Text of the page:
My notes for Chapter 4 are a bit jumbled up because I did other research for background and took notes on various people. I’m really happy though because while digging into this chapter, several things clicked into place in my head.
Vs 2 mentions Esarhaddon and I had no recollection of who Esarhaddon was, so I discovered that Esarhaddon was Sennacherib’s son.
Having no clue who Sennacherib was, I discovered that Sennacherib was a King of Assyria.
Hezekiah was King of Judah and reigned in Jerusalem. He prayed to God concerning Sennacherib and God answered through the prophet Isaiah. (Yay! Names I recognize.)
The LORD said he (Sennacherib) will not come to Jerusalem “For I will defend this city to save it for My own sake and for My servant David’s sake.” 2 Kings 19:34
2 Kings is a wealth of information. I’ve read it several times before but as with most biblical names, my eyes tend to glaze over and my brain goes blank. When reading through the other Books of the Bible, whenever I see Kings or Chronicles in the cross-reference section I pay special attention because it helps me to put events into historical context.
That night an angel of the LORD struck 185,000 Assyrians. Sennacherib awoke to everyone dead and he went to live in Ninevah. So, then I was left to ask, “What did Esarhaddon do doing his reign?” Apparently a whole bunch. He was a very successful King and the specifics aren’t relevant to this chapter other than he settled some colonists in Samaria.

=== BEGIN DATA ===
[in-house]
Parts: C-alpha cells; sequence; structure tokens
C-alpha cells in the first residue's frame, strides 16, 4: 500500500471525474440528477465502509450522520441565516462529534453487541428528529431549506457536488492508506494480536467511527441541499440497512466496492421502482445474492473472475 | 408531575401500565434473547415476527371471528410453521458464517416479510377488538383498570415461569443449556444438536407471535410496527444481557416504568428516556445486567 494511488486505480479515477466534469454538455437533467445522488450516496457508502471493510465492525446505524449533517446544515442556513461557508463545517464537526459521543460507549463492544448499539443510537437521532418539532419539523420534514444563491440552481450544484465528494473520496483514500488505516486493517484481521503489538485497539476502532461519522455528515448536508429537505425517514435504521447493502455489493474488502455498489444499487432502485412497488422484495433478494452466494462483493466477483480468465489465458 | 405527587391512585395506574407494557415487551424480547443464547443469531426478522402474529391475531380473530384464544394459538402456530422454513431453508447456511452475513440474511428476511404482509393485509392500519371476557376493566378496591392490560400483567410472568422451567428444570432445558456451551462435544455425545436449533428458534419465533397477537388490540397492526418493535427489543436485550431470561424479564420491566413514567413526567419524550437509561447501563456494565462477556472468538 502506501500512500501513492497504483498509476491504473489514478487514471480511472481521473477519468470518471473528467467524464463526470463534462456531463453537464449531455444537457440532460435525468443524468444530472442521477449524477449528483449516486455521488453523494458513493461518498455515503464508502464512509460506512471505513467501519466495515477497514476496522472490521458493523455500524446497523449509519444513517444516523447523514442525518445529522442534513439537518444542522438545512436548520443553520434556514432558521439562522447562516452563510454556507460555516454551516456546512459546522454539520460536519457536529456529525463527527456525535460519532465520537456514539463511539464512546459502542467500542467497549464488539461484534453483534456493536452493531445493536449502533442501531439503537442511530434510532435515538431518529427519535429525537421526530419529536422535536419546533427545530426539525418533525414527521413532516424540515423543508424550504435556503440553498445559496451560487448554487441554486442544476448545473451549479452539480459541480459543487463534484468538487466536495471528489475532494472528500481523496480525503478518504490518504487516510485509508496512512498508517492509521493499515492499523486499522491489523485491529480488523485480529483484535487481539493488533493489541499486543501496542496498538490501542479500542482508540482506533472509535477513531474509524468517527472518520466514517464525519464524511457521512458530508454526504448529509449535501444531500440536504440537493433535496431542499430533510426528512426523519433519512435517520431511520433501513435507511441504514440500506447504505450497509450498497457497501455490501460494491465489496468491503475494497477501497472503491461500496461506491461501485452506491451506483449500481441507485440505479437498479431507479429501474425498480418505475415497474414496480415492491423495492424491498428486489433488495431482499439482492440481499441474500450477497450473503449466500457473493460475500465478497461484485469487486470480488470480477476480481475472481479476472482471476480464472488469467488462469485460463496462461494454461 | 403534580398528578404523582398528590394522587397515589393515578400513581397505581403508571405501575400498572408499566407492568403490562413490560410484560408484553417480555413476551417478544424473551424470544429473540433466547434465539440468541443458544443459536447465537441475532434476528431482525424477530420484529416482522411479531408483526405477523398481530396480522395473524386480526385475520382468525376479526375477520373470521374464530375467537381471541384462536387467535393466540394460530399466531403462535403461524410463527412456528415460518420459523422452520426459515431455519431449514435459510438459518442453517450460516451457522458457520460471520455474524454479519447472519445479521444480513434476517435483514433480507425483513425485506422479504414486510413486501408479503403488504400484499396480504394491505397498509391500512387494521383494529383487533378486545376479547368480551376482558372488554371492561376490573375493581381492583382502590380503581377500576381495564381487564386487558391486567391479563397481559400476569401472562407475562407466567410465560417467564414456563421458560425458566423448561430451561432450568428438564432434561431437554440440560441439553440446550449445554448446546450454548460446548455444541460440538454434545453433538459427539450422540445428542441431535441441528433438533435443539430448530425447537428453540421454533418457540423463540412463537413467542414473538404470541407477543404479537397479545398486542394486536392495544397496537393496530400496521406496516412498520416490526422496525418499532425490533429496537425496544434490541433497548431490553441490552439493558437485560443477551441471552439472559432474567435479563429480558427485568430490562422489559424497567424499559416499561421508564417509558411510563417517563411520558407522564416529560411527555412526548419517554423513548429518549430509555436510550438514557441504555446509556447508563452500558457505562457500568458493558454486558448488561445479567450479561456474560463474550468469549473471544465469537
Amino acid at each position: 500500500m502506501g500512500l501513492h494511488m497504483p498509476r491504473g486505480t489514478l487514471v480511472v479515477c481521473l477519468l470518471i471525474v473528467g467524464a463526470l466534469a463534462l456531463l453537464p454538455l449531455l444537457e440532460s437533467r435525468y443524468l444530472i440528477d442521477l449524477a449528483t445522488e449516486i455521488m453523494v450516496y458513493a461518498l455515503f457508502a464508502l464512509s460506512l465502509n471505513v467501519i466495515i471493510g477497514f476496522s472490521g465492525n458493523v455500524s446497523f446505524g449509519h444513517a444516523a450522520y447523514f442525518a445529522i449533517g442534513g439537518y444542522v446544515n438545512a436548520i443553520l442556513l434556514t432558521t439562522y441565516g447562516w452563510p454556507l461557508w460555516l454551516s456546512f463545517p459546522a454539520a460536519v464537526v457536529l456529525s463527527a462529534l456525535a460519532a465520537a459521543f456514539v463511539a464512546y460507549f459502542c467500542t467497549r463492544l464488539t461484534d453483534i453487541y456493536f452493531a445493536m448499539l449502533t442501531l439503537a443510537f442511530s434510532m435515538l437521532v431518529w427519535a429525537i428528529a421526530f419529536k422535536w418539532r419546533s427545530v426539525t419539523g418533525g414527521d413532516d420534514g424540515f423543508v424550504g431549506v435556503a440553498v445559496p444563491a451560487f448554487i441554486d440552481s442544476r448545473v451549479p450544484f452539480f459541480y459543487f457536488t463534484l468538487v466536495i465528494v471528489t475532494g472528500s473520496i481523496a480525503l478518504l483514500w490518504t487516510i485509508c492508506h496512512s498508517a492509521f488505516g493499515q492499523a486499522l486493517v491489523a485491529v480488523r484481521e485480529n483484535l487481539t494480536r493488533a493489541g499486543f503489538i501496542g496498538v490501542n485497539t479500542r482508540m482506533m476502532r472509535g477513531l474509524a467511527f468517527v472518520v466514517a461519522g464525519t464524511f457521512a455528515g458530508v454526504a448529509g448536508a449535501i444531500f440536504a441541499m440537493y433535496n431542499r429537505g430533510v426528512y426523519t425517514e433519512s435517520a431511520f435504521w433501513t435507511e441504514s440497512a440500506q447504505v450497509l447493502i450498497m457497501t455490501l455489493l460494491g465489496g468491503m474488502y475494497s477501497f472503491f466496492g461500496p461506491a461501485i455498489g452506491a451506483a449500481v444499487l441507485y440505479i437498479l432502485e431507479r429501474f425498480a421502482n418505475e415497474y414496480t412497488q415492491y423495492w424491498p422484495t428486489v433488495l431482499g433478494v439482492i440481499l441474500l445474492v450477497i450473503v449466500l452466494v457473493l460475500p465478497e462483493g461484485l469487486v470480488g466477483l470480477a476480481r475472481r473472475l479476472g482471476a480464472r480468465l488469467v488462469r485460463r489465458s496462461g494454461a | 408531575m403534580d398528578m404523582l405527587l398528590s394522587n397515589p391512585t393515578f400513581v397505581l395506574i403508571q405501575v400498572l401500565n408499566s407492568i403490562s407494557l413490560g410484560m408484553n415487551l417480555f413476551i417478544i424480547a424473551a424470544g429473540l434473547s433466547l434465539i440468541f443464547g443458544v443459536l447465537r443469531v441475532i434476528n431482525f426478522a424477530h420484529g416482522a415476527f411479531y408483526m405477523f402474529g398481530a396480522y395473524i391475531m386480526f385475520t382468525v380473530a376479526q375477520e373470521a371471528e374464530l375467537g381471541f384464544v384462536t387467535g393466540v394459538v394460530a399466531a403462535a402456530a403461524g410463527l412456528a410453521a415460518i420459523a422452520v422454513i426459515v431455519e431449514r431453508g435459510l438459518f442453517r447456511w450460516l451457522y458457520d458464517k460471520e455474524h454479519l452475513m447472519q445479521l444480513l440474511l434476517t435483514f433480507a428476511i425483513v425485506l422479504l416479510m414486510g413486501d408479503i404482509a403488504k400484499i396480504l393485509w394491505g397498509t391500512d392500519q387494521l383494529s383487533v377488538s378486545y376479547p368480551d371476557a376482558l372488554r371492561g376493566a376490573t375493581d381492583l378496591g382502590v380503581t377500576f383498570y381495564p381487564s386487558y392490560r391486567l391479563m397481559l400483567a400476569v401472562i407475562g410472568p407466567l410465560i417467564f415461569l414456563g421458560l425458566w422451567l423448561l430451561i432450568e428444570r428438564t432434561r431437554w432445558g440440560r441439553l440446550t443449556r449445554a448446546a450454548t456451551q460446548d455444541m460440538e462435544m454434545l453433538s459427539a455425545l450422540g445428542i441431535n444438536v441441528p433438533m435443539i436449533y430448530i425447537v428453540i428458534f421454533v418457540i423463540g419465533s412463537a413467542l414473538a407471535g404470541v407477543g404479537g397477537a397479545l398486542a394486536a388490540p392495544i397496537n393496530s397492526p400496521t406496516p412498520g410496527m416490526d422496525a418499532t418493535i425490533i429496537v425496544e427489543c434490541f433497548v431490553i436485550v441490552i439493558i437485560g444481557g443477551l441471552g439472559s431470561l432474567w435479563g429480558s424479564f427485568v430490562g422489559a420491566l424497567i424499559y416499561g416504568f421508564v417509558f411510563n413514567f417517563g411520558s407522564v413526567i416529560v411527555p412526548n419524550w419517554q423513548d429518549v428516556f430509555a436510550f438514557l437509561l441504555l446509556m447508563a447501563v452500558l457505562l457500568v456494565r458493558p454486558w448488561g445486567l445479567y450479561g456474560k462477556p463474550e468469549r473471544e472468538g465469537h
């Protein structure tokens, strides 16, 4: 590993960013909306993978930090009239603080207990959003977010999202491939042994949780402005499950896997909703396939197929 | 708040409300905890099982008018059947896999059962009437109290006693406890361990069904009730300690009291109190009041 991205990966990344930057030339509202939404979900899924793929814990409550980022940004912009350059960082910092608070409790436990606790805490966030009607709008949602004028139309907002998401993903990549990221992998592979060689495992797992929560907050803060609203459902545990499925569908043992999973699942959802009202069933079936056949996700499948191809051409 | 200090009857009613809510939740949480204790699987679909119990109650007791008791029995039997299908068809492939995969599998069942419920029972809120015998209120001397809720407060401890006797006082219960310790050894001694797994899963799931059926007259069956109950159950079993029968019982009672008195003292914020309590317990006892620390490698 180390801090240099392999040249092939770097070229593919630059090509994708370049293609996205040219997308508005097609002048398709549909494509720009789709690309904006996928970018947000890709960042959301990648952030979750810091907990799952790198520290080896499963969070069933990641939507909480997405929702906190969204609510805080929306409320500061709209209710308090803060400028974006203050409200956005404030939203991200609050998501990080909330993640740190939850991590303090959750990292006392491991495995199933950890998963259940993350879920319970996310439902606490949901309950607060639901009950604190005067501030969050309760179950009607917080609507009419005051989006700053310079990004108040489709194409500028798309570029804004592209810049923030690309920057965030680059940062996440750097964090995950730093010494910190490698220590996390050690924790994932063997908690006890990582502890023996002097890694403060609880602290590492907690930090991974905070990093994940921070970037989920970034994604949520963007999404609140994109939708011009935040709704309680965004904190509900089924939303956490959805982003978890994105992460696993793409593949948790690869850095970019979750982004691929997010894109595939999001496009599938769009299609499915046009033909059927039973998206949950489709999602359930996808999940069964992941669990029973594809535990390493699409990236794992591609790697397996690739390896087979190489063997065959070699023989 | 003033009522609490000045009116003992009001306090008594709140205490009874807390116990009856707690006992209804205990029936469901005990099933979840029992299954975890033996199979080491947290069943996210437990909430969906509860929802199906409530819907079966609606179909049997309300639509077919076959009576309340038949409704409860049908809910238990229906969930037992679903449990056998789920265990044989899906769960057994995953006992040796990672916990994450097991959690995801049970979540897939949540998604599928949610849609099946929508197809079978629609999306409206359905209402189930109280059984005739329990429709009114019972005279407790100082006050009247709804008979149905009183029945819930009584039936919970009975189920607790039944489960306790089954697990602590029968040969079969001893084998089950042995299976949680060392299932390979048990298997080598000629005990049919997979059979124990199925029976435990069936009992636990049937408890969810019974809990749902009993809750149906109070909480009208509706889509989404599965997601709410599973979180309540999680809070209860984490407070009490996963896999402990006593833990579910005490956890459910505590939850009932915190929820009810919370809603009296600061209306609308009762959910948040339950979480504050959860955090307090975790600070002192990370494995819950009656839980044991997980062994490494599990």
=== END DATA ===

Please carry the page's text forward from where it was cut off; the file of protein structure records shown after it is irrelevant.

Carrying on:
So then I had another question. Just who were the early Samaritans? Were they Assyrians? Or Jews? Or? Turns out, the early Samaritans were a mix of those who were brought into the lands of the former Kingdom of Israel who intermarried with the poor Jews and servants who were left behind during the exile.
That was all background research.
Starts out with the rebuilding of the temple and relates how their adversaries offered their help.
The Jews declined the offer of help and the people of the land, Samaritans, frightened them and stopped them from work. They even wrote to King Ahasuerus (See Esther) but apparently that didn’t get the reaction the Samaritans wanted. So then they wrote to King Artaxerxes of Persia (King after Cyrus and before Darius). The letter accused the city of being evil and rebellious and told of historical revolts. They also made sure to appeal to Artaxerxes greed and related how no customs, tribute or toll would be paid.
Artaxerxes sent a reply to stop work on the temple and that held until the 2nd year of King Darius of Persia (son of Ahasuerus).
Artaxerxes is the Greek form of the name of several Persian Kings. The one referred to here is probably Smerdis who was the son of Cyrus the Great.
So we have King Cyrus, followed by his son Aratxerxes (or Smerdis), along with Ahasuerus, followed by his son Darius.
A lot of who’s who going on in my notes, but it really helps to know who all the players are.